The California Air Resources Board (CARB) released the results from the first California CO2 emissions allowance auction held last week. CARB’s initial assessment is that the auction was a success. It went off without any electronic glitches and there was no evidence of tampering or interfering with the market. As a procedural matter, it was a success. For complete results, see http://www.arb.ca.gov/cc/capandtrade/auction/auction.htm. The levels of activity and expense were not as robust as CARB had anticipated, however.
The sale price for the 2013 allowances was not as high as CARB expected or as markets predicted. The allowances were all sold at $10.09 each. The minimum actual reserve price was set at $10.00. The “auction” rewards allowances from highest bid to lowest bid, but the price on the lowest bid applies to all of the allowances sold at that auction. Therefore, even though the highest bid was $91.13, all bidders paid $10.09 per allowance. Many people expected the allowances to sell for about $12-$13 each.
All of the 2013 vintage allowances were sold — 23,126,110. CARB received bids for three times that number of allowances. (Since a participant can offer more than one bid, it cannot be said that one in three participants received allowances.)
The auction also included vintage year 2015 allowances. Only about 5.5 million out of the approximately 40 million available, about 15%, sold. The auction price on the 2015 allowances was $10.00.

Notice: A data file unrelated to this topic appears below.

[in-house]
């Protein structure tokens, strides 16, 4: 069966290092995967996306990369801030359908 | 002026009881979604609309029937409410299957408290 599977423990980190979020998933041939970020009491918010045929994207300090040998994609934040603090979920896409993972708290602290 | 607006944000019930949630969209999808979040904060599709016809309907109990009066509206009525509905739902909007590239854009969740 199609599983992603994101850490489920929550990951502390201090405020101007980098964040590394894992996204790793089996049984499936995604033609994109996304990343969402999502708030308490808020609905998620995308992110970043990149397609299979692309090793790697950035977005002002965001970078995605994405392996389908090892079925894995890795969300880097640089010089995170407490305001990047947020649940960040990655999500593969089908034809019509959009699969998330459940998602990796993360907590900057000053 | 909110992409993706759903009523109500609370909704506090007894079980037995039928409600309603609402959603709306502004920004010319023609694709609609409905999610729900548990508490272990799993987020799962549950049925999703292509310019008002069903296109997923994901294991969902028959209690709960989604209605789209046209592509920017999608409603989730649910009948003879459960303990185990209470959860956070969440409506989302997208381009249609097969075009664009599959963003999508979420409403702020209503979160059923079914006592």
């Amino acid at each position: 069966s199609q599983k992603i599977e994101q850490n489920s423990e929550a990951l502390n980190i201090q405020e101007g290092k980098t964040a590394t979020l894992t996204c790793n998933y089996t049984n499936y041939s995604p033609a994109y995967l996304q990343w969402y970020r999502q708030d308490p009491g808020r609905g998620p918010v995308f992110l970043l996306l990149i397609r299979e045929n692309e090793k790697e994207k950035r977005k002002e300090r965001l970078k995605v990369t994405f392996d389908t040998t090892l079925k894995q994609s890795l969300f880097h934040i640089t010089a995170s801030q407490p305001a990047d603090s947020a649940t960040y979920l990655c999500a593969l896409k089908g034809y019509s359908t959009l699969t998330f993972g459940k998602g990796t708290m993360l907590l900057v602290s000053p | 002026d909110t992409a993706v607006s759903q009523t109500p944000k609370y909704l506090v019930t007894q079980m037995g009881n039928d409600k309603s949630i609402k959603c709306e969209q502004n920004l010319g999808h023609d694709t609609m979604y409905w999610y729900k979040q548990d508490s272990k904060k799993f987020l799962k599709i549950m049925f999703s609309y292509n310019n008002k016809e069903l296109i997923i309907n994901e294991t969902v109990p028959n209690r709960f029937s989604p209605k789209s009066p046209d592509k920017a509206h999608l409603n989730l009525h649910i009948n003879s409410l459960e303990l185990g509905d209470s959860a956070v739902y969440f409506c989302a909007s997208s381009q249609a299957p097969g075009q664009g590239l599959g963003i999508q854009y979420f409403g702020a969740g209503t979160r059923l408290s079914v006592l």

As a key part of the California’s Global Warming Act, or AB 32, the cap and trade program relies on allowances as permits to emit CO2 and other greenhouse gases. The program sets a limit, a cap on total emissions, which reduces yearly. Emitters must surrender allowances, one allowance per metric ton of CO2 or CO2 equivalent. There should exist a secondary market where emitters can buy extra allowances which others do not need, or purchased in order to sell on the secondary market. Those looking to buy and sell in this market will watch the allowance price closely.
Participation in the auction illustrates that (1) participants are taking seriously the obligation to obtain allowances; but that (2) they may be wary of the future of the program given the court challenges to the cap and trade auction. In essence, participants seem to be dipping their toes in the water, perhaps wading in a little bit, but are not yet ready to take the plunge and buy large quantities covering the future.